The Stoic explanation of the origin of vice

Research output: Contribution to journalReview article

Abstract

The Stoics thought that once human beings become rational, they immediately form false beliefs about what is good and what is bad. There are no exceptions. Even the sage once had false beliefs about the value of things. The dispute among the Stoics was not about whether this happens, but was about how to explain the reasoning that results in these beliefs. The primary evidence for this dispute is Galen's discussion in On the Doctrines of Plato and Hippocrates. On the basis of this discussion and certain assumptions about how the Stoics understood impulses in the psychology of children and adults, I set out an interpretation of (i) Chrysippus' explanation of what happens at the onset of reason when human beings form false beliefs about what is good and what is bad, (ii) Posidonius' criticism of this explanation of the origin of vice, and (iii) the explanation that Posidonius himself thought was correct.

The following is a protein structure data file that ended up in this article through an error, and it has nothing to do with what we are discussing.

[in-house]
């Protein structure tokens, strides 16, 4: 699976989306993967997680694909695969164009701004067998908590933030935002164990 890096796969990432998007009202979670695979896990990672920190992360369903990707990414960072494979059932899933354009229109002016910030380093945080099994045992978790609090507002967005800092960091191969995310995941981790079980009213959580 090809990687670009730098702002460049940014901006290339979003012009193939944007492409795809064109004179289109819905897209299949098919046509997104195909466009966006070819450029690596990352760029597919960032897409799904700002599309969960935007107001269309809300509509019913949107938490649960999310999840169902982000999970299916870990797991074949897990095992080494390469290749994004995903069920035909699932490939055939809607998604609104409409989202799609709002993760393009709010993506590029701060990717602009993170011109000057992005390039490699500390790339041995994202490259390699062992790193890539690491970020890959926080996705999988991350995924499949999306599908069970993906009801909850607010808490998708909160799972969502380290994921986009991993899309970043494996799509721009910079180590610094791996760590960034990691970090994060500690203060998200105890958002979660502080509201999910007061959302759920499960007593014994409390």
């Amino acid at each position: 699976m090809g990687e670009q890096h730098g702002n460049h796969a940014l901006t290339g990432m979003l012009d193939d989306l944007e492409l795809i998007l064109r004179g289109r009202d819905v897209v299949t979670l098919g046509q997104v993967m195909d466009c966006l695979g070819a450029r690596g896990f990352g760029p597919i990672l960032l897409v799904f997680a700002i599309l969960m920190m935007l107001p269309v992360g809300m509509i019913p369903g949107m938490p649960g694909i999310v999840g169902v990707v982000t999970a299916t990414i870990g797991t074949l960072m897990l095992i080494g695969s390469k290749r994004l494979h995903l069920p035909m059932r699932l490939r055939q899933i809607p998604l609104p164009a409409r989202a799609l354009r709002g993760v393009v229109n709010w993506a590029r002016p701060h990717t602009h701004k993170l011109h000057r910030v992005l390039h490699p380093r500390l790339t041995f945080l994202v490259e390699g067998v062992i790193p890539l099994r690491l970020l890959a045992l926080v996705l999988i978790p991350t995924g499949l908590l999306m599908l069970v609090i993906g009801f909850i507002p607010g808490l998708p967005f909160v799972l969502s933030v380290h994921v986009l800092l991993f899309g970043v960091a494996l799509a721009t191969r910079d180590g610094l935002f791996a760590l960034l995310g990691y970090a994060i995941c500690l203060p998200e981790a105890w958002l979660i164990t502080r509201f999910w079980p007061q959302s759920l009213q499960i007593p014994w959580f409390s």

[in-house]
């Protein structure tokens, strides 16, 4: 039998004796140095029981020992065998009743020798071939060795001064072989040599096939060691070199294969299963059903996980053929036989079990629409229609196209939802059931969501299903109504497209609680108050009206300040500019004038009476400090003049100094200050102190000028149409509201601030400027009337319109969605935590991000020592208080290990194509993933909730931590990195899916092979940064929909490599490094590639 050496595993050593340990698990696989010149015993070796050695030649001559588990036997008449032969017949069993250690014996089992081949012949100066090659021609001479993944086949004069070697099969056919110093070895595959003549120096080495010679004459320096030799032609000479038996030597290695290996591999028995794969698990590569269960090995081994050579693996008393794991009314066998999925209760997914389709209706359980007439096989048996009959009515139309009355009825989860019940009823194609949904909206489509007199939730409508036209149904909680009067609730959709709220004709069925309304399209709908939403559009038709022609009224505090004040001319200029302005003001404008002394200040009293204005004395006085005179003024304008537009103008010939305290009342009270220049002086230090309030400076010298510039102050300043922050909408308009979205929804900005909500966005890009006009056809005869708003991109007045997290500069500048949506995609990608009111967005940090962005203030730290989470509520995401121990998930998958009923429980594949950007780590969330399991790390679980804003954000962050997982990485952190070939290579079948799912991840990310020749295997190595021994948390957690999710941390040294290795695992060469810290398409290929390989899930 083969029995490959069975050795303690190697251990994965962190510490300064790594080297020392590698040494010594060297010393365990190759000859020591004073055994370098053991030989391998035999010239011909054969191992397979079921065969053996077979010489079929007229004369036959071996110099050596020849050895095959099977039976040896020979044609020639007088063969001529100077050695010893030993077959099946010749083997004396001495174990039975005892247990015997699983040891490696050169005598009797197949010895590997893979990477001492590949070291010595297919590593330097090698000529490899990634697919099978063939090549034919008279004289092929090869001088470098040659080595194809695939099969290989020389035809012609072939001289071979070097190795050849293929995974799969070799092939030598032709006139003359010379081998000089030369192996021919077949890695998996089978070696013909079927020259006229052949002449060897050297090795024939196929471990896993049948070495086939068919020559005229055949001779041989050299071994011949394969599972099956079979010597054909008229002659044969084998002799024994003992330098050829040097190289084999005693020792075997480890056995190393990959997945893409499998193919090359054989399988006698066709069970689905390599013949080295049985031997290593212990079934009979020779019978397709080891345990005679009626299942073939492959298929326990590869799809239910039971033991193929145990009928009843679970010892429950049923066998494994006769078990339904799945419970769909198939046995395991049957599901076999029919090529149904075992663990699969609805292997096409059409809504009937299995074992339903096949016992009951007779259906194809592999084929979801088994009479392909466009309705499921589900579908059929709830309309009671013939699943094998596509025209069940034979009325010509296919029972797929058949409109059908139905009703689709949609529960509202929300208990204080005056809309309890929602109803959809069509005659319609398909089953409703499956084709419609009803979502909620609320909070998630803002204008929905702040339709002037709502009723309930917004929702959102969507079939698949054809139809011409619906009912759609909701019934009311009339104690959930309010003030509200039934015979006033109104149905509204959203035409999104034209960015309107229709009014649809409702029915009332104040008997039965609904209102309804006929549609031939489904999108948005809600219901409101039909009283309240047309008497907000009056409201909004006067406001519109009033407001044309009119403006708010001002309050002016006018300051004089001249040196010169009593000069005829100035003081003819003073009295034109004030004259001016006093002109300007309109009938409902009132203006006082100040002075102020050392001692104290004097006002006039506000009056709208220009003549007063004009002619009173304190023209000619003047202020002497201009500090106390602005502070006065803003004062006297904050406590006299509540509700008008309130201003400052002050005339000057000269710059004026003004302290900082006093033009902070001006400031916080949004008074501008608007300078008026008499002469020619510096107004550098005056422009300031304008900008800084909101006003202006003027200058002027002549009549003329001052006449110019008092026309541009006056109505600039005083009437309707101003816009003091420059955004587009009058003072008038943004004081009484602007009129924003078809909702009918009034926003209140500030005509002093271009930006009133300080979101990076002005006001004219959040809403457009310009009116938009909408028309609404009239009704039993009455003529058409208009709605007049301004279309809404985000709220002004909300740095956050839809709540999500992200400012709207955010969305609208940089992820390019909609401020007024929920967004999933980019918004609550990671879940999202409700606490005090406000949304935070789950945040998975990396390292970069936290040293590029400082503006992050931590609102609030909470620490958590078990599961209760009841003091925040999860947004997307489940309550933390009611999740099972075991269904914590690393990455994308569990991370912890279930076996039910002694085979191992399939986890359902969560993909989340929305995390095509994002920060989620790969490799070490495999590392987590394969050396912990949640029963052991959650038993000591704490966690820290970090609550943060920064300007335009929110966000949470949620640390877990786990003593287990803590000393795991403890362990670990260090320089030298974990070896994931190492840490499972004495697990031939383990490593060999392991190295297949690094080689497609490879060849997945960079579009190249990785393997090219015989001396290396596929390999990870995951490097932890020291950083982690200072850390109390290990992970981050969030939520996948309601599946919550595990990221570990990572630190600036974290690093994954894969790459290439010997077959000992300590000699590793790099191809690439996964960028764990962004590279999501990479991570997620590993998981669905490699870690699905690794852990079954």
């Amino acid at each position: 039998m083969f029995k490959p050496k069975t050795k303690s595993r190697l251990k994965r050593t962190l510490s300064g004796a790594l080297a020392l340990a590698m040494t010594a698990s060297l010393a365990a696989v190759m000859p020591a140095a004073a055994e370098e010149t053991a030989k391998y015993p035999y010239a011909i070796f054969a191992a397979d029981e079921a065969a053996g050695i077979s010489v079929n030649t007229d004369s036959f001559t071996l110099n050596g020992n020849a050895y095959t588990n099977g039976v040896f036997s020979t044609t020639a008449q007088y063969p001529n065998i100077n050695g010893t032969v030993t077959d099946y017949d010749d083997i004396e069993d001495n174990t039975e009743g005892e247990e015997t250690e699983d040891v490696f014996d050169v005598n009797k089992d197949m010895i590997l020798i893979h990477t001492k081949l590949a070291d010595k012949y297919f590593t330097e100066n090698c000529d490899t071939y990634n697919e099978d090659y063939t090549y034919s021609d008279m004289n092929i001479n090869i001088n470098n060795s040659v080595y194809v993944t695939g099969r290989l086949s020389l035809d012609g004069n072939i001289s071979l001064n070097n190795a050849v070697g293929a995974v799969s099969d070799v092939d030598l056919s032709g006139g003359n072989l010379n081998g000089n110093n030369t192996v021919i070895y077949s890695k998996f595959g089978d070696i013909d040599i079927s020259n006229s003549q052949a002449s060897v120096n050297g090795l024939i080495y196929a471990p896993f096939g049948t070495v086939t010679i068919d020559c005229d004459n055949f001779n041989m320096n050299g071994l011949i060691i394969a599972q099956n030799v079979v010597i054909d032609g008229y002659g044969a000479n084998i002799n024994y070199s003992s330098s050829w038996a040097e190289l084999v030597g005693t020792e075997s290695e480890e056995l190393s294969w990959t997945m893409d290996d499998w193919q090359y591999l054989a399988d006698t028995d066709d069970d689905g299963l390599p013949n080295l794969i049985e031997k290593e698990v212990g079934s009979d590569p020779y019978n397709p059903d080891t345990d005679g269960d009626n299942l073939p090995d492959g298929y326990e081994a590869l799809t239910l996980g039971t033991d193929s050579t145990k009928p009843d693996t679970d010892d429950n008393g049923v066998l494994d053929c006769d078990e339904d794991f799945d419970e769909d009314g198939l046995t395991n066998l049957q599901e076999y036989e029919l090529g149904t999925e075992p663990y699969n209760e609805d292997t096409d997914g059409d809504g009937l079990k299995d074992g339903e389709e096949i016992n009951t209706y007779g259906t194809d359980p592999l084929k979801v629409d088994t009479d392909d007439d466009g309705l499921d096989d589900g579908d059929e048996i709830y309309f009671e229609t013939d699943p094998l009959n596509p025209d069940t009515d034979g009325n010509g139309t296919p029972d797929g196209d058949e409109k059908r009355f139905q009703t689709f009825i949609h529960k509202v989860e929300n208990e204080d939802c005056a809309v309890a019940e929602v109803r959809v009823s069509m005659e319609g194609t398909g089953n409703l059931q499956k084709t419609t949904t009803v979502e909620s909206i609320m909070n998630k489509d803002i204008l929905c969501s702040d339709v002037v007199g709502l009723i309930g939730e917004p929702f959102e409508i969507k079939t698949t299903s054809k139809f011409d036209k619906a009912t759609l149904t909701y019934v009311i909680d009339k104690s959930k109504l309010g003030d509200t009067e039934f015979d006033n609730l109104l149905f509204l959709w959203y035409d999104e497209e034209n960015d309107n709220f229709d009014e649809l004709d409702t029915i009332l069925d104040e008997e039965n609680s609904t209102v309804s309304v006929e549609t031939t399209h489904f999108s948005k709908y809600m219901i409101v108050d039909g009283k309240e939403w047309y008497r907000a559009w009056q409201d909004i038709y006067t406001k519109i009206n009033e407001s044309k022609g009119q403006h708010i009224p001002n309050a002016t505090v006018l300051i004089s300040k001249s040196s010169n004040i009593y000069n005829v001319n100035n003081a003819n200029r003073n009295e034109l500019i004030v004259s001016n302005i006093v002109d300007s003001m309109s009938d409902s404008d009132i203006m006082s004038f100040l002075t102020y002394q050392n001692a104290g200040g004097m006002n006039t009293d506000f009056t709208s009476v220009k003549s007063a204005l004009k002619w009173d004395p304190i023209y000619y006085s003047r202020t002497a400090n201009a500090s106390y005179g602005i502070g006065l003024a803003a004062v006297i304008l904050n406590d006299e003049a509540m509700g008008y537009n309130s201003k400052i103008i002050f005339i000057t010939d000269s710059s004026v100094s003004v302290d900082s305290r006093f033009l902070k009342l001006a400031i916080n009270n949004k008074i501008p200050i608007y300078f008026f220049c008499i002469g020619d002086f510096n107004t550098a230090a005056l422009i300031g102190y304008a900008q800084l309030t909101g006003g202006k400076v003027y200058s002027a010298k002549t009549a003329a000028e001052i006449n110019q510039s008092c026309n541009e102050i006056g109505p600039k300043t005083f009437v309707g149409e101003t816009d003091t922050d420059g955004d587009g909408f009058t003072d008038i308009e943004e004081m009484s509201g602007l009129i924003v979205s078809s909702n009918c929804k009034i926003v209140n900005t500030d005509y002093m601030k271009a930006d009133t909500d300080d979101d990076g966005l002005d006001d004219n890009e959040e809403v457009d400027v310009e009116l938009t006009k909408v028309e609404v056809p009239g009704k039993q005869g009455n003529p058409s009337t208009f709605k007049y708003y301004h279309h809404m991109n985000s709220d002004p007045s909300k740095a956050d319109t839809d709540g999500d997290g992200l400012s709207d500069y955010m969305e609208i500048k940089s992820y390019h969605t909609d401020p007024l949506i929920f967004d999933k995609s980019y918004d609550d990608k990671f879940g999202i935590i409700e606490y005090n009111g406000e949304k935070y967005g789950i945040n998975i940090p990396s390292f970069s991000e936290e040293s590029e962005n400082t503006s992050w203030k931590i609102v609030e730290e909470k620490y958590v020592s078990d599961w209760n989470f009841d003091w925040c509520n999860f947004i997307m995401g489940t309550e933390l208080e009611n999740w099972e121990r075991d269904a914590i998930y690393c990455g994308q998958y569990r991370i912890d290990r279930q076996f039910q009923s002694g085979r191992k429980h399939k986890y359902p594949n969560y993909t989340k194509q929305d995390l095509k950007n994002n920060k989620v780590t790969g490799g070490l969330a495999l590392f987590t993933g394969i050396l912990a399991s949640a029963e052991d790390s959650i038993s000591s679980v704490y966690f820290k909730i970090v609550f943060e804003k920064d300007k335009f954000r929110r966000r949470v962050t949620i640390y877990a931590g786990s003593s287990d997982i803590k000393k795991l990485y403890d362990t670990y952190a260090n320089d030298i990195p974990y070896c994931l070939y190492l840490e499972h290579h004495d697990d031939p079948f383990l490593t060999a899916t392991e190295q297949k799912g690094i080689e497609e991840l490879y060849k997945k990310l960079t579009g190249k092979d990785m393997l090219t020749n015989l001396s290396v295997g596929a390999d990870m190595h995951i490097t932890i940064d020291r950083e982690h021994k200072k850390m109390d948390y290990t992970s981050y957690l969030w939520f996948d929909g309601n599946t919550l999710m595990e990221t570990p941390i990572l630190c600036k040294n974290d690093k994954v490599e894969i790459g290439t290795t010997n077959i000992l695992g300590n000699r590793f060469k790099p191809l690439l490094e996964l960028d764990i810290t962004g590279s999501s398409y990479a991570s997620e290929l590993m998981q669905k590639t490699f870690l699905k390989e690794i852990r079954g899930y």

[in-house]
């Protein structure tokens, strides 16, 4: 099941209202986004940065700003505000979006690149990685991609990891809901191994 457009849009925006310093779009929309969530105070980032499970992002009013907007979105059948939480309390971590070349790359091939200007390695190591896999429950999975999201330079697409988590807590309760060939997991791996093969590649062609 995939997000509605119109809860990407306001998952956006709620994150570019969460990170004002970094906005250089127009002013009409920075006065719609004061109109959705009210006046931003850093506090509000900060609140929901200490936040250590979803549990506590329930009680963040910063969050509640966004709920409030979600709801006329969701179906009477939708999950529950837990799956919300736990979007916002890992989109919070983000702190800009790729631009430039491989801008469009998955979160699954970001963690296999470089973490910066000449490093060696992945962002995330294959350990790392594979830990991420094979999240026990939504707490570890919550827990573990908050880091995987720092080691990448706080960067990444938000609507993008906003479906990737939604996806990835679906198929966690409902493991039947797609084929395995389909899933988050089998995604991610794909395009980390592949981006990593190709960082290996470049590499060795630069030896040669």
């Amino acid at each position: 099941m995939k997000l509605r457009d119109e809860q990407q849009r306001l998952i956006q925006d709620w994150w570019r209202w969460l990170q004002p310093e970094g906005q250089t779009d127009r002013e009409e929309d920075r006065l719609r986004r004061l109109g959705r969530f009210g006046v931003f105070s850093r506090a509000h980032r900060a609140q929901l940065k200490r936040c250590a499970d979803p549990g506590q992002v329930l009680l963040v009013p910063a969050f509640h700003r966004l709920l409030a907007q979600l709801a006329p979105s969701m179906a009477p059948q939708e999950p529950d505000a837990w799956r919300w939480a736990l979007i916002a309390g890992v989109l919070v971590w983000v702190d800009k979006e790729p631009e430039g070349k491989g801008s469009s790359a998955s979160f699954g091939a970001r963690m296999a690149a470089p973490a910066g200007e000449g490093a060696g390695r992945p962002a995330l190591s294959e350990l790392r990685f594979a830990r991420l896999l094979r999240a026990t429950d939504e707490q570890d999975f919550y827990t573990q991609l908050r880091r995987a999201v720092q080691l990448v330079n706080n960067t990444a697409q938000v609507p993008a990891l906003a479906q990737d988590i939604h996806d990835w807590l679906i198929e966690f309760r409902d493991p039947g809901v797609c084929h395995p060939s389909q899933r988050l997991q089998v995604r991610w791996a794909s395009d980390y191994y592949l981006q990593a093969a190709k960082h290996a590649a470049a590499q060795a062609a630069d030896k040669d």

Original languageEnglish (US)
Pages (from-to)121-140
Number of pages20
JournalMethexis
Volume29
Issue number1
DOIs
StatePublished - 2017

Fingerprint

Stoics
False Belief
Human Being
Dispute
Criticism
Doctrine
Chrysippus
Plato
Hippocrates
Psychology
Onset
Impulse

Keywords

  • Chrysippus
  • Galen
  • Posidonius
  • Vice

ASJC Scopus subject areas

  • Philosophy

Cite this

The Stoic explanation of the origin of vice. / Blackson, Thomas.

In: Methexis, Vol. 29, No. 1, 2017, p. 121-140.

Research output: Contribution to journalReview article

Blackson, Thomas. / The Stoic explanation of the origin of vice. In: Methexis. 2017 ; Vol. 29, No. 1. pp. 121-140.
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